I am a 17-year-old Kuwaiti Arab Muslim and a college freshman studying in the USA. I was three years of age when Iraq invaded Kuwait in 1990. My parents still remember what it was like for us during the invasion. Waiting for long hours in line for a few pieces of bread. We had darkness 24 hours a day from the burning oil wells. My two uncles are still traumatized from being kidnapped and tortured in Iraqi prisons. Most of all we remember our one-week-old baby cousin who died while the Iraqi invaders were stealing incubators from hospitals to sell them for profit. The Americans by contrast came in to liberate us and asked for nothing in return. I love this country for the freedom it provides and for rescuing Kuwait’s liberty in the first Gulf War. 12 Years later, America once again has selflessly protected my country and my people by removing Saddam Hussein.
I arrived in the United States for the first time 5 months ago with tremendous enthusiasm to study the political institutions and history of this extraordinary country.
I enrolled in Foothill College in Los Altos Hills, California and immediately registered for “Introduction to American Government and Politics." I was shocked by my Professor’s singularly one-sided presentation. Week after week, I encountered a lack of intellectual and political diversity that I would have more commonly expected to have heard on the streets of pre-liberation Iraq. In this particular class I heard only one consistent refrain: America is bad.
A week before thanksgiving Professor Woolcock assigned us a take home final exam. The final exam consisted solely of one required essay: “Dye and Zeigler contend that the Constitution of the United States was not ‘ordained and established’ by ‘the people’ as we have so often been led to believe. They contend instead that it was written by a small educated and wealthy elite in America who were representative of powerful economic and political interests. Analyze the US constitution (original document), and show how its formulation excluded the majority of the people living in America at that time, and how it was dominated by America's elite interest.”
When I read the assignment I remembered back to my high school in Kuwait. Many of my teachers were Palestinian; they hated America, they hated my worldview, and they did their best to brainwash me. I did not leave my country and my family to come to the United States to receive further brainwashing. I disagreed completely with Dye and Zeigler’s thesis. I wrote an essay defending America’s Founding Fathers and upholding the US constitution as a pioneering document, which has contributed to extraordinary freedoms in America and other corners of the world - including my corner, the Middle East.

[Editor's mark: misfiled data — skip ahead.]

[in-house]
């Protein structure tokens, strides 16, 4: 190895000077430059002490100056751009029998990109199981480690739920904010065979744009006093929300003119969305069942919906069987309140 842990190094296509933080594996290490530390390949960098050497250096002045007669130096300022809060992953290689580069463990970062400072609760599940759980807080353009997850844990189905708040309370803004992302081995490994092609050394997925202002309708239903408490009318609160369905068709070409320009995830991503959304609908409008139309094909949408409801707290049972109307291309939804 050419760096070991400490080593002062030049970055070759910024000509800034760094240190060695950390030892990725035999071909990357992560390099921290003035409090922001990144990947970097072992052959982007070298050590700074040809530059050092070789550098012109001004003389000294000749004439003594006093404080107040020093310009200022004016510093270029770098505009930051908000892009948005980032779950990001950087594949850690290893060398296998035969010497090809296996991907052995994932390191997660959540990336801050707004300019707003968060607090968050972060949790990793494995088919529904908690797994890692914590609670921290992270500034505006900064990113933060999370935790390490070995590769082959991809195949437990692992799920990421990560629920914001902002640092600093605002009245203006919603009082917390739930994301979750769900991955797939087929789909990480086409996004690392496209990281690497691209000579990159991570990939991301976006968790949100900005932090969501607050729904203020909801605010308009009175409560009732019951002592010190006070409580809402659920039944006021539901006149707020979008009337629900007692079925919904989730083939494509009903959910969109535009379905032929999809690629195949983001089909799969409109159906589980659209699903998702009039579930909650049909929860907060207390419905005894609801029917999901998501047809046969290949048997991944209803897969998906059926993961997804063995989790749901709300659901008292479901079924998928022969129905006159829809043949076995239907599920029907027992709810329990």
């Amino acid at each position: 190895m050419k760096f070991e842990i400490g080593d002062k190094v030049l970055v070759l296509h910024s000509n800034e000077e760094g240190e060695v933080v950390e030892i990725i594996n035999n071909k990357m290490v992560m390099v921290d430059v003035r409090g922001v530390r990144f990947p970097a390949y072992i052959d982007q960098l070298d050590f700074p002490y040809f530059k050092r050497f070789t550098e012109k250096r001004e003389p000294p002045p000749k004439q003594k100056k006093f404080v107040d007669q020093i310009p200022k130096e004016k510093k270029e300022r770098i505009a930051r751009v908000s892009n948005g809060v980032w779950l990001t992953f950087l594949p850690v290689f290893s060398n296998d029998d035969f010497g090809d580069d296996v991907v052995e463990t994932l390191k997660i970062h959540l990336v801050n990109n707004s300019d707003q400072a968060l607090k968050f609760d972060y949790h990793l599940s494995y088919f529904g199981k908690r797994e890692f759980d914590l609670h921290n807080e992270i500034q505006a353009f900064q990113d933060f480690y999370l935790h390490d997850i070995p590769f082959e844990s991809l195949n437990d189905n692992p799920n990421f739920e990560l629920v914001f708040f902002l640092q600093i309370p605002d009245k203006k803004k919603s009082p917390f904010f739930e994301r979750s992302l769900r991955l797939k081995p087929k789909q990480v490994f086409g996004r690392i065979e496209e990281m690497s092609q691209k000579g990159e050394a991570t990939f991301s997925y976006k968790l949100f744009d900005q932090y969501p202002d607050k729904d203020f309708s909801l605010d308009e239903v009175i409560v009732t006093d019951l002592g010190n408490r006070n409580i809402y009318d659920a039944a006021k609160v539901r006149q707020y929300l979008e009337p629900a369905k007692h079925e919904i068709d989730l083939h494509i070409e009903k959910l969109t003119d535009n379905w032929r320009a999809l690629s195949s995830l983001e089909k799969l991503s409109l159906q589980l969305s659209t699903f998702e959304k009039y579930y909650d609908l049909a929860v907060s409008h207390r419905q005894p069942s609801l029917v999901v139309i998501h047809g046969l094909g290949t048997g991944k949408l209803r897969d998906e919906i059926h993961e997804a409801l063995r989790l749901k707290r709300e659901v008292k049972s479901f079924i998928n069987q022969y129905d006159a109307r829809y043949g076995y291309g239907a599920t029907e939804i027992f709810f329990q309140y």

Professor Woolcock didn’t grade my essay. Instead he told me to come to see him in his office the following morning. I was surprised the next morning when instead of giving me a grade, Professor Woolcock verbally attacked me and my essay. He told me, “Your views are irrational.” He called me naïve for believing in the greatness of this country, and told me "America is not God's gift to the world." Then he upped the stakes and said "You need regular psychotherapy." Apparently, if you are an Arab Muslim who loves America you must be deranged. Professor Woolcock went as far as to threaten me by stating that he would visit the Dean of International Admissions (who has the power to take away student visas) to make sure I received regular psychological treatment.
This scared me. I didn’t want to be deported for having written a pro-American essay, so as soon as I left his office I made an appointment with the school psychologist. She let me go with a comment that I don’t need regular therapy. As I left her office, I couldn’t help thinking that even my Palestinian high school teachers had never tried to silence me or put me in therapy.
I have since learned that mine is not an isolated case. Many students in American universities are being indoctrinated and silenced by biased professors who hate America. America saved my life and the lives of my family. How can I not speak out?
The local media picked up the story of what happened to me. Professor Woolcock then filed a school grievance accusing me, under section 5 of Foothill’s grievance code, of an “act or threat of intimidation or general harassment.” If you are confused by this, so was I. Foothill’s Dean of Student Affairs, Don Dorsey, would not let me see the grievance as filed but he summarized it for me by saying, "Professor Woolcock feels harassed by your having mentioned his name to the media."
As a result of growing media attention I am told that Foothill’s Board of Trustees has received hundreds of e-mails. I came to this country to study American political institutions and I have certainly been getting a crash course. I’ve discovered that, as a tax-payer funded college, Foothill has a 5 member publicly elected Board of Trustees who care passionately about Education.
Ironically, as I was going through all of this I learned that California State Senator Bill Morrow was introducing the Academic Bill of Rights to the State Legislature to defend academic freedom and intellectual diversity on California’s campuses. As a result of my own experience and the many stories I have heard from other Foothill students, I am helping to form a chapter of Students for Academic Freedom to get my college and my state to adopt this bill. You can encourage Foothill’s Board of Trustees to pass the Academic Bill of Rights as official school policy by emailing them at http://www.fhda.edu/about_us/board/.
Ahmad Al-Qloushi was born and raised in Al-Shaab, Kuwait where he attended English language school. He recently became President of Foothill’s College Republicans. He is a Political-Science major at Foothill College. Please e-mail Ahmad at email@example.com.